Court Ladies Sewing Western Clothing (Jokan yōfuku saihō no zu), August 23rd, 1887. Yōshū (Hashimoto) Chikanobu. Triptych of polychrome woodblock prints; ink and color on paper. Dimensions: 14 5/16 x 29 11/16 in. (36.4 x 75.4 cm). Accession Number: JP3340. Metropolitan Museum of Art, New York City.
Welcome to the second episode of the Global History Podcast. We would like to extend a warm welcome to Professor Dr. Sebastian Conrad, who holds the Chair of Modern History at the Freie Universität Berlin.
Professor Conrad has a background in both modern European and Japanese history, and his recent work has extensively explored transnational and global approaches to studying the past.
His publications include German Colonialism: A Short History, Globalisation and the Nation in Imperial Germany, and The Quest for the Lost Nation: Writing History in Germany and Japan in the American Century.
On this episode, we will be discussing Prof. Conrad’s well-known critical approach toward the burgeoning discipline of global history, entitled What Is Global History?, published by Princeton University Press in 2016.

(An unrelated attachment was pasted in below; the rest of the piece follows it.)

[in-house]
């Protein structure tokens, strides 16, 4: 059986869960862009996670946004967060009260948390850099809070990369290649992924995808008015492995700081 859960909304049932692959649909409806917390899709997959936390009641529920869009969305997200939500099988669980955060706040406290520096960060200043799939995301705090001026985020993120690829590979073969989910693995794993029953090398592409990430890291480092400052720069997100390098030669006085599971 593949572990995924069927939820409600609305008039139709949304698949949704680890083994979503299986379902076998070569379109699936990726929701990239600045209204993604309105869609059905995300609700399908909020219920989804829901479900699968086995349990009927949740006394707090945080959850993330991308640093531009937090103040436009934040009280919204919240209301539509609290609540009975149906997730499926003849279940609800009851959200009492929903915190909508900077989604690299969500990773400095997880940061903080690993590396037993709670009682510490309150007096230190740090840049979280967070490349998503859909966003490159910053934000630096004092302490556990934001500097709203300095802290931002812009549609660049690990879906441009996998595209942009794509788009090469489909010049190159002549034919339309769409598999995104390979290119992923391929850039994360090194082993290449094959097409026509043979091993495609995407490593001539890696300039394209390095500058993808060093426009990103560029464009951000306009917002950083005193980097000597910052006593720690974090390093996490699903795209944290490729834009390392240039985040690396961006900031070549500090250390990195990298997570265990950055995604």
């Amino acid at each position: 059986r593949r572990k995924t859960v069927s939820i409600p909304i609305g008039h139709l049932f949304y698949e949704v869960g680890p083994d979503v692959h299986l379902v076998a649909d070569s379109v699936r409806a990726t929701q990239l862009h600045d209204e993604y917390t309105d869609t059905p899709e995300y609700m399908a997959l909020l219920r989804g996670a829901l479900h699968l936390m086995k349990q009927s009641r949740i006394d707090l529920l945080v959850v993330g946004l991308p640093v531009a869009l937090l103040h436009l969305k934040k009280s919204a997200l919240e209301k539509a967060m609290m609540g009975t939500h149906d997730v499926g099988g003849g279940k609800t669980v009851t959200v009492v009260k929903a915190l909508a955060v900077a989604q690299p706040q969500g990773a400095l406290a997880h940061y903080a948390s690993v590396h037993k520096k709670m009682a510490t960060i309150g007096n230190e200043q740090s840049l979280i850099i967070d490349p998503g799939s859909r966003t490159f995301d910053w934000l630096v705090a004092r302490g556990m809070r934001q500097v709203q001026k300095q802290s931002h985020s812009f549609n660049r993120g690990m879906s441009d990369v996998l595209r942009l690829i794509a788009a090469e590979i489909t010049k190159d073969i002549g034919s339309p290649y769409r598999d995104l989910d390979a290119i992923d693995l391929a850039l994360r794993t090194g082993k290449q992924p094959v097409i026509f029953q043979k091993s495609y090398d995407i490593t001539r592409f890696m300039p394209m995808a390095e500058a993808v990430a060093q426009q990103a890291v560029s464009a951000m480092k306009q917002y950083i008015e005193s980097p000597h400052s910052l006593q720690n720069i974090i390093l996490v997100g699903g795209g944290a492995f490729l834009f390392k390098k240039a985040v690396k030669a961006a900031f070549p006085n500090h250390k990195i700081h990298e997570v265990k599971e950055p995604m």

So far translated into Chinese, Spanish, Russian, and Estonian, and with further translations into Turkish, Portuguese and Japanese under contract, this is a book that has had wide resonance with the academic community worldwide.
So, how does one go about writing the history of the world, and who is global history written by and for whom? Listen on to find out more.
COVER IMAGE: Time Zone Chart of the World. “Used for laying out route for New York to Paris flight, San Diego, California, 1927 C.A.L.” Annotator: Charles Lindbergh. Map: Hydrographic Office, Washington, D.C. January 1927. 67 x 119 cm. Scale: 1:28,500,000. 5th edition. H.O. chart no. 5192. American Geographical Society Library, University of Wisconsin-Milwaukee Libraries, Milwaukee, Wisconsin. Image downloaded from the World Digital Library.